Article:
From Tom Boy to Tweezers

On the day that I was left alone in office and was tasked with compiling the components of a proposal into a succinct and elegant binder, I quite literally ran to Panera to grab a sandwich for lunch before the big push was going to happen. As I was waiting in line, cursing the skies that I happened to come during the lunch rush, this petite blond girl told me the color of my dress (coral) was very in season (the middle of a Southern Virginia summer), and complimented my skin tone (flushed and sweaty from the jog over to get a sandwich). Then she asked me to enter in for a free makeover, so naturally after the plethora of compliments I had just received, I half-assed an entry and put just my name and number in. A few weeks passed and I got a phone call from the petite blond girl telling me I won. My life at this point was nothing short of a clusterfuck. Most days I couldn't tell you which way way up, so when she asked me to give her a date and time that worked, it was a miracle that I even picked a day of the week that I was free.  So then my friend and I embarked on an adventure that led me to make some very spontaneous decisions.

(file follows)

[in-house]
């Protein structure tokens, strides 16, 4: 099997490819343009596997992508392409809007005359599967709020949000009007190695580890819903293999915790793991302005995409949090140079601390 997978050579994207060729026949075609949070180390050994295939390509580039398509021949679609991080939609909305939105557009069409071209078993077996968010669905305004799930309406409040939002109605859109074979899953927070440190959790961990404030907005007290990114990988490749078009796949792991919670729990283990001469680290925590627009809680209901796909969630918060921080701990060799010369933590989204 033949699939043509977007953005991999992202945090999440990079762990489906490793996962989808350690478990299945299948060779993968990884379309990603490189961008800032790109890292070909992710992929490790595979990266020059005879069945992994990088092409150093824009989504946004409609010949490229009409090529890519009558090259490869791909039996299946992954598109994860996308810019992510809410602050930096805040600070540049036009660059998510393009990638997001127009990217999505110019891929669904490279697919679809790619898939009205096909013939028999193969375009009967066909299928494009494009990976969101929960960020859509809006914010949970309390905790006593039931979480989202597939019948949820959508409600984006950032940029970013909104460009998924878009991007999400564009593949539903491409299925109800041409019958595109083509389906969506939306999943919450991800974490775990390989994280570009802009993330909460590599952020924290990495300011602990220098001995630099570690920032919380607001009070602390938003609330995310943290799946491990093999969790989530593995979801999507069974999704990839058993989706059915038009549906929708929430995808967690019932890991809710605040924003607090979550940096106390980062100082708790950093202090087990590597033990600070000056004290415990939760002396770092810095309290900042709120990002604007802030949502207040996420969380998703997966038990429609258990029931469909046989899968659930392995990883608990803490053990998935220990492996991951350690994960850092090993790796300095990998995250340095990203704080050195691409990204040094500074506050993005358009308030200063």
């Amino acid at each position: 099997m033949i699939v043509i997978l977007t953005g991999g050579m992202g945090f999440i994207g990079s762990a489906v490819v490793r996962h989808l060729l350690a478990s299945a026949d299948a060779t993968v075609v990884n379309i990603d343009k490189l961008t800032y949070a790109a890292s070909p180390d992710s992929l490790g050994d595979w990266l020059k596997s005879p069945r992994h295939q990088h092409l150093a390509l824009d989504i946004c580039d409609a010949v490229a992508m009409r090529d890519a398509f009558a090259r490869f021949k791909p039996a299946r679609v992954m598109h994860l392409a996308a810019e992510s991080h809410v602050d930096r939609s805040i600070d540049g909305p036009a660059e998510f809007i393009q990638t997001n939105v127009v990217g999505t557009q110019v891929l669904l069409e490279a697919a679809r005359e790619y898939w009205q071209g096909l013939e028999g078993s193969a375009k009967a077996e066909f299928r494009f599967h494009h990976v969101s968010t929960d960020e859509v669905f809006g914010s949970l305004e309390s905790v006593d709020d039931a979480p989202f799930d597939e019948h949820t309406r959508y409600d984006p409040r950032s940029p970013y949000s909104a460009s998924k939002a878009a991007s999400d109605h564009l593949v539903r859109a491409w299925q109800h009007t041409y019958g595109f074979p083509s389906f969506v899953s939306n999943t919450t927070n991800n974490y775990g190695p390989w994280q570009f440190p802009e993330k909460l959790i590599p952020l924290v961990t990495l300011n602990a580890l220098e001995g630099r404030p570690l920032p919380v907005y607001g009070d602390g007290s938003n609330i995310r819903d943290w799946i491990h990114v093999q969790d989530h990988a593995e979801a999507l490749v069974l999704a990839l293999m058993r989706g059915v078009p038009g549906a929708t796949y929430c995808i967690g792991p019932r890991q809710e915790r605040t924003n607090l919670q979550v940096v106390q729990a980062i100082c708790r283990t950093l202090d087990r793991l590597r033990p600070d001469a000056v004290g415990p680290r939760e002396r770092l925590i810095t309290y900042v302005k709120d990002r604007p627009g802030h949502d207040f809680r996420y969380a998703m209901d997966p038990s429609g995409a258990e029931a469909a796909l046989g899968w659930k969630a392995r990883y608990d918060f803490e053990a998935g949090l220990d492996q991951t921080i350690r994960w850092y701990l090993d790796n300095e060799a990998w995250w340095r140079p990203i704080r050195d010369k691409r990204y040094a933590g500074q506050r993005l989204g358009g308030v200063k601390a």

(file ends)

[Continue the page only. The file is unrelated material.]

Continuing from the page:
We rolled up a few minutes late to our free makeover, and were soon welcomed by the petite blond girl, who showered us with compliments, free drinks, and promise of cookies. Then we went into a mecca of makeup, in which she had an entire room full of product and pink, and spent about 2 hours smothering our faces in a myriad of products. By the end of the seminar and $100 later, I had somehow decided that selling makeup was going to be my new part-time job.

When I called my mother to tell her about it, she laughed.

When I called my sister to tell her about it, she laughed.

When I told a few of my close friends about it, they laughed.

Why was this new part-time job so funny? Probably because I had grown up playing sports, started wearing makeup my senior year of high school (let me clarify when I say "wearing makeup" I just mean mascara and eyeliner), and was basically a bro. So what I had never applied an entire face of makeup? And who cares that I can't put eyeshadow on myself without looking like a drag queen.

It was this reason exactly that I wanted to sell makeup (other than needing a bigger budget to maintain a somewhat reasonable lifestyle as a twenty-something respectable, yet fun, young professional). I thought that this opportunity presented itself so that I could learn how to be a lady.  In order to sell makeup, I'll need to learn how to to apply makeup, as well as consult people about what to get for themselves. Surely all this pretty girl stuff will rub off on me.

Even if this is the best it's going to get, at least now I know what the difference between foundation and bronzer is.